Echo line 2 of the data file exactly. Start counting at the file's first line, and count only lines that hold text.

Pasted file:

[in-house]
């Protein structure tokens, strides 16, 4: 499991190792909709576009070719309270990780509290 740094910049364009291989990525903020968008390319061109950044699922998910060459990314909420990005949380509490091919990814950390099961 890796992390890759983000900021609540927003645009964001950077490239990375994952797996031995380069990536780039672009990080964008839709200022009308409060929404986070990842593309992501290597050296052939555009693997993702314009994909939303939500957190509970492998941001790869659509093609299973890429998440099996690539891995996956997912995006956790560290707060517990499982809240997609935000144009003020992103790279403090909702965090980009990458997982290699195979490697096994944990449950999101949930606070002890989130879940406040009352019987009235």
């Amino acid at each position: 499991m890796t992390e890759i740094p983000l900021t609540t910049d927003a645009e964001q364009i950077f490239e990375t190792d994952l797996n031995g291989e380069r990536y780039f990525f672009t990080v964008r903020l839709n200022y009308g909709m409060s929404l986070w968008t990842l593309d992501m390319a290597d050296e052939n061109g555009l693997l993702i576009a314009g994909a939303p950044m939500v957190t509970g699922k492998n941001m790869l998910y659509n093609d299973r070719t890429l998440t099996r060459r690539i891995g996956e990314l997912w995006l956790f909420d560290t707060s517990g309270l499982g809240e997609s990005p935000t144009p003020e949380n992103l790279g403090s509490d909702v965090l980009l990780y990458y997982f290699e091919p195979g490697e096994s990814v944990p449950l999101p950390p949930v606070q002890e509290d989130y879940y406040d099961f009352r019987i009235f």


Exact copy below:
């Protein structure tokens, strides 16, 4: 499991190792909709576009070719309270990780509290 740094910049364009291989990525903020968008390319061109950044699922998910060459990314909420990005949380509490091919990814950390099961 890796992390890759983000900021609540927003645009964001950077490239990375994952797996031995380069990536780039672009990080964008839709200022009308409060929404986070990842593309992501290597050296052939555009693997993702314009994909939303939500957190509970492998941001790869659509093609299973890429998440099996690539891995996956997912995006956790560290707060517990499982809240997609935000144009003020992103790279403090909702965090980009990458997982290699195979490697096994944990449950999101949930606070002890989130879940406040009352019987009235």